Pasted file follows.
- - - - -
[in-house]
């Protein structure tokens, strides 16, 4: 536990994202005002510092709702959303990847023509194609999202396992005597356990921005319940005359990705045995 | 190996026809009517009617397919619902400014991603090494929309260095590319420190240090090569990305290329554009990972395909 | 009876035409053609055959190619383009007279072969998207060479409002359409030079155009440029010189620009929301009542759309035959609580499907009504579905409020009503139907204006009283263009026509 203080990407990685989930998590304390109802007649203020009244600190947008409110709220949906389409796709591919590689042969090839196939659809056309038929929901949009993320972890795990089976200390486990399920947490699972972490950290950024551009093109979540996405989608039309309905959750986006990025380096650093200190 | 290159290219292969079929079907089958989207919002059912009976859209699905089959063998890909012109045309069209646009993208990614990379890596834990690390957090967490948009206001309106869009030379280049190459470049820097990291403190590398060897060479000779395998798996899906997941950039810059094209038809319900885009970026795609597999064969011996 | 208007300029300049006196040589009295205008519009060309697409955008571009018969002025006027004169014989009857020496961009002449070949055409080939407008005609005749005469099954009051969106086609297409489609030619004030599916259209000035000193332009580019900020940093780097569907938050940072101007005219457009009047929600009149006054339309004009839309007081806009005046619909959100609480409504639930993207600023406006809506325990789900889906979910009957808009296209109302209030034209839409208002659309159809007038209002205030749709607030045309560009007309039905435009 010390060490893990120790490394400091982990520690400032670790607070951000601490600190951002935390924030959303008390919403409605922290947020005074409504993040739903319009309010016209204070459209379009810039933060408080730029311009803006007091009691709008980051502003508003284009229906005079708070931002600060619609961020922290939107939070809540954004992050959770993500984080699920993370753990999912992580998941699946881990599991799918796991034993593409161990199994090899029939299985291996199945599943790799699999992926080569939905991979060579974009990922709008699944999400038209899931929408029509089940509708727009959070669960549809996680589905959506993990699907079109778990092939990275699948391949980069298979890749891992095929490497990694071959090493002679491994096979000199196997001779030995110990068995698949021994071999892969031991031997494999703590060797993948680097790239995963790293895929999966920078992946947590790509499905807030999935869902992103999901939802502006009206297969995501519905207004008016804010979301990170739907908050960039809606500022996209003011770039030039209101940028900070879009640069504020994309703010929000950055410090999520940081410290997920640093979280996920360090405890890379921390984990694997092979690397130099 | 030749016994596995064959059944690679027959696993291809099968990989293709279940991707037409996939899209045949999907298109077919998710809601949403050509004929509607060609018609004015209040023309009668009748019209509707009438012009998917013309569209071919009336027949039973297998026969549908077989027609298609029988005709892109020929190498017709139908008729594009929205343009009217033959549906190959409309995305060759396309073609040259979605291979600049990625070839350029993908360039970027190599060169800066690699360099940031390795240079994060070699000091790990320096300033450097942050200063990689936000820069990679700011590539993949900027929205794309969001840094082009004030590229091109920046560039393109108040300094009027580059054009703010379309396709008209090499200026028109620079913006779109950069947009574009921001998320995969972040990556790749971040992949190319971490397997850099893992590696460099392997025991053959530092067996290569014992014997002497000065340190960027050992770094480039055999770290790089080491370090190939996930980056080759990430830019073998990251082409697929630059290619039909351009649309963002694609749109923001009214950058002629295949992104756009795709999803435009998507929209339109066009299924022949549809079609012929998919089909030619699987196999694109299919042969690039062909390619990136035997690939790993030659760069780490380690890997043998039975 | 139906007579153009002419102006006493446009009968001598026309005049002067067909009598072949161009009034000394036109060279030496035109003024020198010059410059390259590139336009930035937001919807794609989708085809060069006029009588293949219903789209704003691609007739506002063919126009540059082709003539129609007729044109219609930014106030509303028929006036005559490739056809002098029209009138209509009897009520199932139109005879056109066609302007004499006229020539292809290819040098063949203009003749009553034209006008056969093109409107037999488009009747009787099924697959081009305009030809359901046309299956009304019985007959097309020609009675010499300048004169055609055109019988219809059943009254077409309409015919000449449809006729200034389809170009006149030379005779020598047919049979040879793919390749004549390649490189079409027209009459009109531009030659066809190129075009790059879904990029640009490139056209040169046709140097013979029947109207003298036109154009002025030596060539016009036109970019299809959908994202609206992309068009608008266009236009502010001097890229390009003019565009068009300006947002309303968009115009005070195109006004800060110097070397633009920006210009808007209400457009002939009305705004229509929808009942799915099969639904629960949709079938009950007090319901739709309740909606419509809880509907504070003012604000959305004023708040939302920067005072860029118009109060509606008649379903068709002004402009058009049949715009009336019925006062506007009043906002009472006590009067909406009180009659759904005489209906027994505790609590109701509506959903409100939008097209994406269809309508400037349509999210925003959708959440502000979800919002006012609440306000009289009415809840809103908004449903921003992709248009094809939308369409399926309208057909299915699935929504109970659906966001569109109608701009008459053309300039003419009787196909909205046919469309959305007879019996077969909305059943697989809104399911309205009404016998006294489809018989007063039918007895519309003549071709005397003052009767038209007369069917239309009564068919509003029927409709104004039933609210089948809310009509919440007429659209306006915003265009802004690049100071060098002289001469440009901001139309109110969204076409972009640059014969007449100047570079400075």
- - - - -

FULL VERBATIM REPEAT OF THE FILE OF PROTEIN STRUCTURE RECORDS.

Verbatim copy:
[in-house]
């Protein structure tokens, strides 16, 4: 536990994202005002510092709702959303990847023509194609999202396992005597356990921005319940005359990705045995 | 190996026809009517009617397919619902400014991603090494929309260095590319420190240090090569990305290329554009990972395909 | 009876035409053609055959190619383009007279072969998207060479409002359409030079155009440029010189620009929301009542759309035959609580499907009504579905409020009503139907204006009283263009026509 203080990407990685989930998590304390109802007649203020009244600190947008409110709220949906389409796709591919590689042969090839196939659809056309038929929901949009993320972890795990089976200390486990399920947490699972972490950290950024551009093109979540996405989608039309309905959750986006990025380096650093200190 | 290159290219292969079929079907089958989207919002059912009976859209699905089959063998890909012109045309069209646009993208990614990379890596834990690390957090967490948009206001309106869009030379280049190459470049820097990291403190590398060897060479000779395998798996899906997941950039810059094209038809319900885009970026795609597999064969011996 | 208007300029300049006196040589009295205008519009060309697409955008571009018969002025006027004169014989009857020496961009002449070949055409080939407008005609005749005469099954009051969106086609297409489609030619004030599916259209000035000193332009580019900020940093780097569907938050940072101007005219457009009047929600009149006054339309004009839309007081806009005046619909959100609480409504639930993207600023406006809506325990789900889906979910009957808009296209109302209030034209839409208002659309159809007038209002205030749709607030045309560009007309039905435009 010390060490893990120790490394400091982990520690400032670790607070951000601490600190951002935390924030959303008390919403409605922290947020005074409504993040739903319009309010016209204070459209379009810039933060408080730029311009803006007091009691709008980051502003508003284009229906005079708070931002600060619609961020922290939107939070809540954004992050959770993500984080699920993370753990999912992580998941699946881990599991799918796991034993593409161990199994090899029939299985291996199945599943790799699999992926080569939905991979060579974009990922709008699944999400038209899931929408029509089940509708727009959070669960549809996680589905959506993990699907079109778990092939990275699948391949980069298979890749891992095929490497990694071959090493002679491994096979000199196997001779030995110990068995698949021994071999892969031991031997494999703590060797993948680097790239995963790293895929999966920078992946947590790509499905807030999935869902992103999901939802502006009206297969995501519905207004008016804010979301990170739907908050960039809606500022996209003011770039030039209101940028900070879009640069504020994309703010929000950055410090999520940081410290997920640093979280996920360090405890890379921390984990694997092979690397130099 | 030749016994596995064959059944690679027959696993291809099968990989293709279940991707037409996939899209045949999907298109077919998710809601949403050509004929509607060609018609004015209040023309009668009748019209509707009438012009998917013309569209071919009336027949039973297998026969549908077989027609298609029988005709892109020929190498017709139908008729594009929205343009009217033959549906190959409309995305060759396309073609040259979605291979600049990625070839350029993908360039970027190599060169800066690699360099940031390795240079994060070699000091790990320096300033450097942050200063990689936000820069990679700011590539993949900027929205794309969001840094082009004030590229091109920046560039393109108040300094009027580059054009703010379309396709008209090499200026028109620079913006779109950069947009574009921001998320995969972040990556790749971040992949190319971490397997850099893992590696460099392997025991053959530092067996290569014992014997002497000065340190960027050992770094480039055999770290790089080491370090190939996930980056080759990430830019073998990251082409697929630059290619039909351009649309963002694609749109923001009214950058002629295949992104756009795709999803435009998507929209339109066009299924022949549809079609012929998919089909030619699987196999694109299919042969690039062909390619990136035997690939790993030659760069780490380690890997043998039975 | 139906007579153009002419102006006493446009009968001598026309005049002067067909009598072949161009009034000394036109060279030496035109003024020198010059410059390259590139336009930035937001919807794609989708085809060069006029009588293949219903789209704003691609007739506002063919126009540059082709003539129609007729044109219609930014106030509303028929006036005559490739056809002098029209009138209509009897009520199932139109005879056109066609302007004499006229020539292809290819040098063949203009003749009553034209006008056969093109409107037999488009009747009787099924697959081009305009030809359901046309299956009304019985007959097309020609009675010499300048004169055609055109019988219809059943009254077409309409015919000449449809006729200034389809170009006149030379005779020598047919049979040879793919390749004549390649490189079409027209009459009109531009030659066809190129075009790059879904990029640009490139056209040169046709140097013979029947109207003298036109154009002025030596060539016009036109970019299809959908994202609206992309068009608008266009236009502010001097890229390009003019565009068009300006947002309303968009115009005070195109006004800060110097070397633009920006210009808007209400457009002939009305705004229509929808009942799915099969639904629960949709079938009950007090319901739709309740909606419509809880509907504070003012604000959305004023708040939302920067005072860029118009109060509606008649379903068709002004402009058009049949715009009336019925006062506007009043906002009472006590009067909406009180009659759904005489209906027994505790609590109701509506959903409100939008097209994406269809309508400037349509999210925003959708959440502000979800919002006012609440306000009289009415809840809103908004449903921003992709248009094809939308369409399926309208057909299915699935929504109970659906966001569109109608701009008459053309300039003419009787196909909205046919469309959305007879019996077969909305059943697989809104399911309205009404016998006294489809018989007063039918007895519309003549071709005397003052009767038209007369069917239309009564068919509003029927409709104004039933609210089948809310009509919440007429659209306006915003265009802004690049100071060098002289001469440009901001139309109110969204076409972009640059014969007449100047570079400075």